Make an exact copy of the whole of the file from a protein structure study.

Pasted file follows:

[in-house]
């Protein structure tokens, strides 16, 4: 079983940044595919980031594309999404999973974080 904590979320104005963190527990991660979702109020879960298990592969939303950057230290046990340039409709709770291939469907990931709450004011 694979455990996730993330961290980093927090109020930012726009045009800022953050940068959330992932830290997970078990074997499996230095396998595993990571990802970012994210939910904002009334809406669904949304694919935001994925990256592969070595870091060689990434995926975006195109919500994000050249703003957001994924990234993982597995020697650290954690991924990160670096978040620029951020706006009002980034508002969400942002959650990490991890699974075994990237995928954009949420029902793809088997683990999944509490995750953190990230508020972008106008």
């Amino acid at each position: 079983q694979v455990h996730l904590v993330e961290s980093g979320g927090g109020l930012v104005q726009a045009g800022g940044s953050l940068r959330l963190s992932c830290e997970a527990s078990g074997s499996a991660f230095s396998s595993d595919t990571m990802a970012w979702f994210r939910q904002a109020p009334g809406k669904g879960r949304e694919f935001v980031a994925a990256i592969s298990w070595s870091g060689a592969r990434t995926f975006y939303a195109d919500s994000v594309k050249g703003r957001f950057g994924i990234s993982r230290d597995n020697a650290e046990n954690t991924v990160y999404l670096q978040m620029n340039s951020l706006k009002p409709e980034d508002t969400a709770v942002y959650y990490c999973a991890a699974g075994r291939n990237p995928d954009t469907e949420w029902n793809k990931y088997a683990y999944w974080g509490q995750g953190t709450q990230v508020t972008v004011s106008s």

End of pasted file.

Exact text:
[in-house]
């Protein structure tokens, strides 16, 4: 079983940044595919980031594309999404999973974080 904590979320104005963190527990991660979702109020879960298990592969939303950057230290046990340039409709709770291939469907990931709450004011 694979455990996730993330961290980093927090109020930012726009045009800022953050940068959330992932830290997970078990074997499996230095396998595993990571990802970012994210939910904002009334809406669904949304694919935001994925990256592969070595870091060689990434995926975006195109919500994000050249703003957001994924990234993982597995020697650290954690991924990160670096978040620029951020706006009002980034508002969400942002959650990490991890699974075994990237995928954009949420029902793809088997683990999944509490995750953190990230508020972008106008």
């Amino acid at each position: 079983q694979v455990h996730l904590v993330e961290s980093g979320g927090g109020l930012v104005q726009a045009g800022g940044s953050l940068r959330l963190s992932c830290e997970a527990s078990g074997s499996a991660f230095s396998s595993d595919t990571m990802a970012w979702f994210r939910q904002a109020p009334g809406k669904g879960r949304e694919f935001v980031a994925a990256i592969s298990w070595s870091g060689a592969r990434t995926f975006y939303a195109d919500s994000v594309k050249g703003r957001f950057g994924i990234s993982r230290d597995n020697a650290e046990n954690t991924v990160y999404l670096q978040m620029n340039s951020l706006k009002p409709e980034d508002t969400a709770v942002y959650y990490c999973a991890a699974g075994r291939n990237p995928d954009t469907e949420w029902n793809k990931y088997a683990y999944w974080g509490q995750g953190t709450q990230v508020t972008v004011s106008s």